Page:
Barbados has become a “messed up” country of selfish people who have lost touch with humanity, one religious leader has declared.
Upset that a video was being circulated on social media of Saturday’s vicious, fatal dog attack on 74-year-old Verona Gibson, Reverend Dr Michael Clarke said sadly Barbadians had forgotten where they came from as parents were raising children who cared little about others.
“To the person who stood up and took a video of [Saturday’s] event, [You are] a person who has no sense of connectedness with other persons. That’s what we are raising. This is all part of the selfishness that we have developed as a people. We shouldn’t be alarmed when persons do such horrible acts because it’s a part of who we have become,” he told the congregation at the St Peter’s Parish Church during a special service on Sunday, attended by Sagicor Inc’s management team and sales representatives from the life division.
“We have forgotten slavery, we have forgotten the difficult time, we have forgotten all the effort that was made, we have forgotten the fact that some mornings rather than stepping on flooring, we stepped on Mother Earth. It’s a reality, but our children don’t know those things. We haven’t showed them that. We only show them what we have.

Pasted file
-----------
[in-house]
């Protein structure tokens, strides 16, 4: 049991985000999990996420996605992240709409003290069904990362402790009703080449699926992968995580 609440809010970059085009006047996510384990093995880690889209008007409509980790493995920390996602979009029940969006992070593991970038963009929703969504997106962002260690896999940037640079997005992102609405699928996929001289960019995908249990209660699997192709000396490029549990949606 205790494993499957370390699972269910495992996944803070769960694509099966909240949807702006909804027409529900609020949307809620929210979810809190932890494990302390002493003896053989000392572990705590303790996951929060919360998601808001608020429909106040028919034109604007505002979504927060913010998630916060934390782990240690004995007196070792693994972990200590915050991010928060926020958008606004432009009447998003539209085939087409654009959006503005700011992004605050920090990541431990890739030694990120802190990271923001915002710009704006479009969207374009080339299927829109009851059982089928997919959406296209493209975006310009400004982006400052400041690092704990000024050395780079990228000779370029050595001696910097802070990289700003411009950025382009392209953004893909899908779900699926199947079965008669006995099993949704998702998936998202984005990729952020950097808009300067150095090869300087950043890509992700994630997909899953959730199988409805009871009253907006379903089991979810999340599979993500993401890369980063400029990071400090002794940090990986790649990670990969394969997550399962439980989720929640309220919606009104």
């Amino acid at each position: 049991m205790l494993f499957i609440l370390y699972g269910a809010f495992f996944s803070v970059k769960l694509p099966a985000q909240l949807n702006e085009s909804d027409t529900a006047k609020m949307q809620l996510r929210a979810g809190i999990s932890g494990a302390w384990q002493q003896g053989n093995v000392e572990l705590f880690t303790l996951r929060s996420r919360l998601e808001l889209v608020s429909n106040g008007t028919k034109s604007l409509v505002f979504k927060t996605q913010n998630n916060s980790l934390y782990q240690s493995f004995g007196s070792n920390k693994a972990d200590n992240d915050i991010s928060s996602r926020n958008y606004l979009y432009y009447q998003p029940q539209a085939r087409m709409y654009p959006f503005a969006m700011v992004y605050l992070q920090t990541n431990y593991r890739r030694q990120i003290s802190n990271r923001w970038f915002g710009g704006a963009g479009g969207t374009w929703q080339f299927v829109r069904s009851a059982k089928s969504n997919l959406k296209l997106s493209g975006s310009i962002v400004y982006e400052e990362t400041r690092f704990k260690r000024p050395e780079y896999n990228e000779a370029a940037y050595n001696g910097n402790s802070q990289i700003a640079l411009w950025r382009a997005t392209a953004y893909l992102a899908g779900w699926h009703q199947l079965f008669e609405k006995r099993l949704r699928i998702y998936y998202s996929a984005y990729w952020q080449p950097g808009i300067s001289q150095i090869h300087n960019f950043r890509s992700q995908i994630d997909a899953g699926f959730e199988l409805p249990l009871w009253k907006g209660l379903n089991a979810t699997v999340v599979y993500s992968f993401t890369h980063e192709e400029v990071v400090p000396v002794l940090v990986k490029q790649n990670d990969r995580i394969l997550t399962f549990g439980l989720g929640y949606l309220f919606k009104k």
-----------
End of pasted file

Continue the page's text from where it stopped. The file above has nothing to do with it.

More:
“We haven’t shown told them about the efforts of those that came before us who had little shed roofs. We don’t tell them that. What they see now is gigantic houses. We have forgotten how we got there and we think we did it ourselves. Everything that we are doing is about ourselves. Even when we try to educate our children, it’s about ourselves so that we can boast which university they are going to and if they are becoming doctors or lawyers. We are so messed up.”
The Codrington College principal said the tragic event ought to serve as a wake-up call and an opportunity for Barbadians to reflect on how they could become a more selfless people once again.
And while he acknowledged that many people had either given up or were disappointed with religion, Clarke said it was important to focus on the unifying factors and “come away from our separateness”.
“You don’t know who you really are until you step out into doing. It is only when you have done the inside work, that when the moment comes for you to do, that your actions speak about who you are. It’s not about what you have or your position, but what it is that comes out from you . . . . Do justice, love kindness. Walk this world humbly. That’s all. To do that, first you have to be the individual that will come out and be just and be kind and walk humbly before God,” he advised.
Speaking directly to the Sagicor sales team Clarke also suggested that they be considerate and consider their connectedness when dealing with people.